A new cyberinfrastructure effort funded by a $13.7 million grant from the National Science Foundation will help engineers build safer structures that can better withstand natural hazards such as earthquakes and windstorms. Researchers aim to build a software platform, data repository, and tools that will help the United States design more resilient buildings, levees, and other public infrastructure that could protect lives, property and communities.

  • Bomb-proof lining contains explosion in aircraft’s luggage hold

    A bomb-proof lining developed by an international team of scientists has successfully contained blasts in a series of controlled explosions in the luggage hold of a Boeing 747 and an Airbus 321. The Fly-Bag, which lines an aircraft’s luggage hold with multiple layers of novel fabrics and composites, was tested last week under increasing explosive charges on disused planes. The tests, using this technology, have demonstrated that a plane’s luggage hold may be able to contain the force of an explosion should a device concealed within a passenger’s luggage be detonated during a flight.

  • Accelerometers embedded in ear tags detect disease in beef cattle

    A smartphone switches its orientation from portrait to landscape depending on how it’s tilted. A car’s airbags inflate when it senses collision forces. By detecting earth’s vibrations, a computer can measure the magnitude and aftershocks of an earthquake. These technologies are made possible by accelerometers — small, electromechanical devices that measure acceleration. The devices are able to detect the most sensitive of motions, from the number of steps taken during a morning walk to the number of jaw movements during a heifer’s morning meal. In fact, some dairy producers use these devices to measure feed intake, detect heat and notably, identify sick animals.

  • Detecting illegal, designer drugs from a single fingerprint

    An innovative technology can detect the presence of a range of illegal and designer drugs from a single fingerprint, which could be a valuable new tool in bringing drug dealers and other criminals to justice. The technology, known as Matrix Assisted Laser Desorption Ionization Mass Spectrometry Imaging (MALDI-MSI), can detect the presence of cocaine, THC (the chemical present in marijuana), heroin, amphetamine and other designer drugs from a fingerprint.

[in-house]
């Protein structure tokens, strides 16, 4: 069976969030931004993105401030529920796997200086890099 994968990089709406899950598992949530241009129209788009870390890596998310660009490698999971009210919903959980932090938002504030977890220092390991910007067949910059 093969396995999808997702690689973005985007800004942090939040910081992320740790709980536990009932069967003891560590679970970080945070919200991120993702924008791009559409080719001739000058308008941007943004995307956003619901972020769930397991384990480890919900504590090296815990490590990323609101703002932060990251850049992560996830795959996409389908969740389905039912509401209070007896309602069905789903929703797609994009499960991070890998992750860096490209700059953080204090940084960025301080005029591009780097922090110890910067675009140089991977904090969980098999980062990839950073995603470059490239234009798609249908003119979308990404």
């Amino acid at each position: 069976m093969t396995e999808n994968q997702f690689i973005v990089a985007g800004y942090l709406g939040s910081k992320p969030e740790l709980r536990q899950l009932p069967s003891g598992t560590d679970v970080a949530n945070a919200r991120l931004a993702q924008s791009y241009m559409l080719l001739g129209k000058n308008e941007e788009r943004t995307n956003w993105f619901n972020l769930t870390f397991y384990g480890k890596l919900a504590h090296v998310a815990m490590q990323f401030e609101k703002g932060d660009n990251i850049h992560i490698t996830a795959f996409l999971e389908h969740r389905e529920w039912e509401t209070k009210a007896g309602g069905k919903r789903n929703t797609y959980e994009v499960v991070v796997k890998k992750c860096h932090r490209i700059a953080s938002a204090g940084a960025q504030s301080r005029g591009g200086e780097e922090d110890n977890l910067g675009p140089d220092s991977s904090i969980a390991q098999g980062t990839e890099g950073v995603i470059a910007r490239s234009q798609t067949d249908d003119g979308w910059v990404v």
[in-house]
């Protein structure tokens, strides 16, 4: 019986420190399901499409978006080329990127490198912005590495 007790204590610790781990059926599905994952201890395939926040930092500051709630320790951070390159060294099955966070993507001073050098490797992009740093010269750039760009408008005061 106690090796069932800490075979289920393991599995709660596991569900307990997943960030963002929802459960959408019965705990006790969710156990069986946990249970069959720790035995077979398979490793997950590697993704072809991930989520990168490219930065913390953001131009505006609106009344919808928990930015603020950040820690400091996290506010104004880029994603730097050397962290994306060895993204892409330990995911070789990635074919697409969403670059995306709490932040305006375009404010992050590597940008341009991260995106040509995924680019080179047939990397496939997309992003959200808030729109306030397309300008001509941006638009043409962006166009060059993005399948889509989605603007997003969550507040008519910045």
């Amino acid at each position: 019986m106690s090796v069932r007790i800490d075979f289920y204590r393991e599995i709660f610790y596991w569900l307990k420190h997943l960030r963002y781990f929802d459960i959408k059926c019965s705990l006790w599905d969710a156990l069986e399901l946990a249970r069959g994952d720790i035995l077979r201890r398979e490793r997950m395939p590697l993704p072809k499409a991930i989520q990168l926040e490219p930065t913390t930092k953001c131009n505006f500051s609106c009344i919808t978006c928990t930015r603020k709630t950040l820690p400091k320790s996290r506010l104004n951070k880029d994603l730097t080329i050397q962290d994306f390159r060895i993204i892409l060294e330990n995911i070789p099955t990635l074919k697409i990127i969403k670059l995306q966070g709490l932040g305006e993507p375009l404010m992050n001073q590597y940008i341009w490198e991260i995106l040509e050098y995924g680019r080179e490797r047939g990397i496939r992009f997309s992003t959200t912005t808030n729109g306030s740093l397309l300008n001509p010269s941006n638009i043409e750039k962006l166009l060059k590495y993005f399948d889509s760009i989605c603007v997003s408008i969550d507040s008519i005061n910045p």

• RoboBoats compete for water supremacy

    In a race for points, honor and cash, sixteen teams — from the United States and as far away as Indonesia, Taiwan, and South Korea — hit the water with custom-built autonomous surface vehicles (ASVs) at the eighth annual RoboBoat Competition, held 7-12 July in Virginia Beach, Virginia. The competition is an autonomous robotics contest where teams put their student-built ASVs through a series of challenges.

  • Successful test for open-sea pilot connecting power generated from waves, tides, and currents to the grid

    Marine and hydrokinetic (MHK) technologies, which generate power from waves, tides, or currents, are at an early but promising stage of development. Many coastal areas in the United States have strong wave and tidal resources, and more than 50 percent of the U.S. population lives within fifty miles of a coastline, making transmission from these resources more economical. With further progress toward commercialization, MHK technologies could make substantial contributions to our nation’s electricity needs.

  • Using microwave technology to detect concealed weapons

    A team of researchers in Canada and the Ukraine funded by NATO which will be exploring ways to equip soldiers and law enforcement with gear that could detect concealed threats, such as guns and explosive devices, used by terrorists and security threats. The three-year project, which launched 1 July, will study how microwave radar signals sent from either rigged vests or tripods could detect trouble as far as fifteen meters away and send early warning signals of pending danger. These devices could be used anywhere from borders to airports to crowded public events to bars and hotels.

  • Terahertz sensor detects hidden objects faster

    A new type of sensor, which is much faster than competing technologies used to detect and identify hidden objects. Called “Q-Eye,” the invention senses radiation across the spectrum between microwaves and infra-red, known as the Terahertz (THz) region of the spectrum — a goal that has challenged scientists for over thirty years. It works by detecting the rise in temperature produced when electromagnetic radiation emitted by an object is absorbed by the Q-Eye sensor, even down to the level of very small packets of quantum energy (a single photon).